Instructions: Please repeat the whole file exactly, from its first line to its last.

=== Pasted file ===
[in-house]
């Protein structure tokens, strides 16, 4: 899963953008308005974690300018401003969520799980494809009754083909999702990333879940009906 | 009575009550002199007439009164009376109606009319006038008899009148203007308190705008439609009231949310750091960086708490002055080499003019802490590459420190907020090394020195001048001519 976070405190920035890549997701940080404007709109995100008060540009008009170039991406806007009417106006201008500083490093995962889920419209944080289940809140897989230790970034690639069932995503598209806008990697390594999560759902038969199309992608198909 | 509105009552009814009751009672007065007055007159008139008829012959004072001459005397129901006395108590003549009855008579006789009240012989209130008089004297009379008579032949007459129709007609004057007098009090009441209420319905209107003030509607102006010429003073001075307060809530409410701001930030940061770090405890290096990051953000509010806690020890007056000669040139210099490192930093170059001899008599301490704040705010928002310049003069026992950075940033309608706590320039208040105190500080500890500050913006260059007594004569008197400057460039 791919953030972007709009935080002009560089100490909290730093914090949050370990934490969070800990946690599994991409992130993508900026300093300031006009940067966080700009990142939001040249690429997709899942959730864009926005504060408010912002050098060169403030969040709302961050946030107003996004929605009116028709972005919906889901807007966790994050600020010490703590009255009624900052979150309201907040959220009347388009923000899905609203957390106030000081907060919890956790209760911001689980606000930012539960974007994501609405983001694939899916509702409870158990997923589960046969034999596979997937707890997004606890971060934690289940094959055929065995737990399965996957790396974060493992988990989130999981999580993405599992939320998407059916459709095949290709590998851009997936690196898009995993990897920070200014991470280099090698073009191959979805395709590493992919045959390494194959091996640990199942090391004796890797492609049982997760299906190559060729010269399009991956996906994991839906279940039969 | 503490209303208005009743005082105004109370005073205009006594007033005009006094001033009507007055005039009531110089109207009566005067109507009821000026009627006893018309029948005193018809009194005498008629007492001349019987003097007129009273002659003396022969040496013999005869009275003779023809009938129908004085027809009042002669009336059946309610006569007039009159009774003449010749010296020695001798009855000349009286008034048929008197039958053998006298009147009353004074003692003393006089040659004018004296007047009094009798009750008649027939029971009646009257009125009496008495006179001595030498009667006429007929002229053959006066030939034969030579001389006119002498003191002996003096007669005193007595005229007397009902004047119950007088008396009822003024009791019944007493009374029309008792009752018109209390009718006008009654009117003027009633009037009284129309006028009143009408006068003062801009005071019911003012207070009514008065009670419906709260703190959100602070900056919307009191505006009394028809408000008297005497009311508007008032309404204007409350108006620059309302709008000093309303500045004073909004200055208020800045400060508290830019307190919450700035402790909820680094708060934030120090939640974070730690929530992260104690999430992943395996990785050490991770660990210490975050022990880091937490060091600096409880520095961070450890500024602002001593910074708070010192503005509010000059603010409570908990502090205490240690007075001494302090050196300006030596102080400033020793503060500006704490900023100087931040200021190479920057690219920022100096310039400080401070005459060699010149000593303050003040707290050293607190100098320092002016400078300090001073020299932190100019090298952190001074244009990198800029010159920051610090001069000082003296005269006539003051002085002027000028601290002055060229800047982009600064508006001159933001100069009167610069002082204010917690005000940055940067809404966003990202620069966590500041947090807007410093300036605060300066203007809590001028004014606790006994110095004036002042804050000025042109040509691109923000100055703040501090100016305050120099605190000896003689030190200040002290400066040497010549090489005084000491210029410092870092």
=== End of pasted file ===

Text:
[in-house]
């Protein structure tokens, strides 16, 4: 899963953008308005974690300018401003969520799980494809009754083909999702990333879940009906 | 009575009550002199007439009164009376109606009319006038008899009148203007308190705008439609009231949310750091960086708490002055080499003019802490590459420190907020090394020195001048001519 976070405190920035890549997701940080404007709109995100008060540009008009170039991406806007009417106006201008500083490093995962889920419209944080289940809140897989230790970034690639069932995503598209806008990697390594999560759902038969199309992608198909 | 509105009552009814009751009672007065007055007159008139008829012959004072001459005397129901006395108590003549009855008579006789009240012989209130008089004297009379008579032949007459129709007609004057007098009090009441209420319905209107003030509607102006010429003073001075307060809530409410701001930030940061770090405890290096990051953000509010806690020890007056000669040139210099490192930093170059001899008599301490704040705010928002310049003069026992950075940033309608706590320039208040105190500080500890500050913006260059007594004569008197400057460039 791919953030972007709009935080002009560089100490909290730093914090949050370990934490969070800990946690599994991409992130993508900026300093300031006009940067966080700009990142939001040249690429997709899942959730864009926005504060408010912002050098060169403030969040709302961050946030107003996004929605009116028709972005919906889901807007966790994050600020010490703590009255009624900052979150309201907040959220009347388009923000899905609203957390106030000081907060919890956790209760911001689980606000930012539960974007994501609405983001694939899916509702409870158990997923589960046969034999596979997937707890997004606890971060934690289940094959055929065995737990399965996957790396974060493992988990989130999981999580993405599992939320998407059916459709095949290709590998851009997936690196898009995993990897920070200014991470280099090698073009191959979805395709590493992919045959390494194959091996640990199942090391004796890797492609049982997760299906190559060729010269399009991956996906994991839906279940039969 | 503490209303208005009743005082105004109370005073205009006594007033005009006094001033009507007055005039009531110089109207009566005067109507009821000026009627006893018309029948005193018809009194005498008629007492001349019987003097007129009273002659003396022969040496013999005869009275003779023809009938129908004085027809009042002669009336059946309610006569007039009159009774003449010749010296020695001798009855000349009286008034048929008197039958053998006298009147009353004074003692003393006089040659004018004296007047009094009798009750008649027939029971009646009257009125009496008495006179001595030498009667006429007929002229053959006066030939034969030579001389006119002498003191002996003096007669005193007595005229007397009902004047119950007088008396009822003024009791019944007493009374029309008792009752018109209390009718006008009654009117003027009633009037009284129309006028009143009408006068003062801009005071019911003012207070009514008065009670419906709260703190959100602070900056919307009191505006009394028809408000008297005497009311508007008032309404204007409350108006620059309302709008000093309303500045004073909004200055208020800045400060508290830019307190919450700035402790909820680094708060934030120090939640974070730690929530992260104690999430992943395996990785050490991770660990210490975050022990880091937490060091600096409880520095961070450890500024602002001593910074708070010192503005509010000059603010409570908990502090205490240690007075001494302090050196300006030596102080400033020793503060500006704490900023100087931040200021190479920057690219920022100096310039400080401070005459060699010149000593303050003040707290050293607190100098320092002016400078300090001073020299932190100019090298952190001074244009990198800029010159920051610090001069000082003296005269006539003051002085002027000028601290002055060229800047982009600064508006001159933001100069009167610069002082204010917690005000940055940067809404966003990202620069966590500041947090807007410093300036605060300066203007809590001028004014606790006994110095004036002042804050000025042109040509691109923000100055703040501090100016305050120099605190000896003689030190200040002290400066040497010549090489005084000491210029410092870092």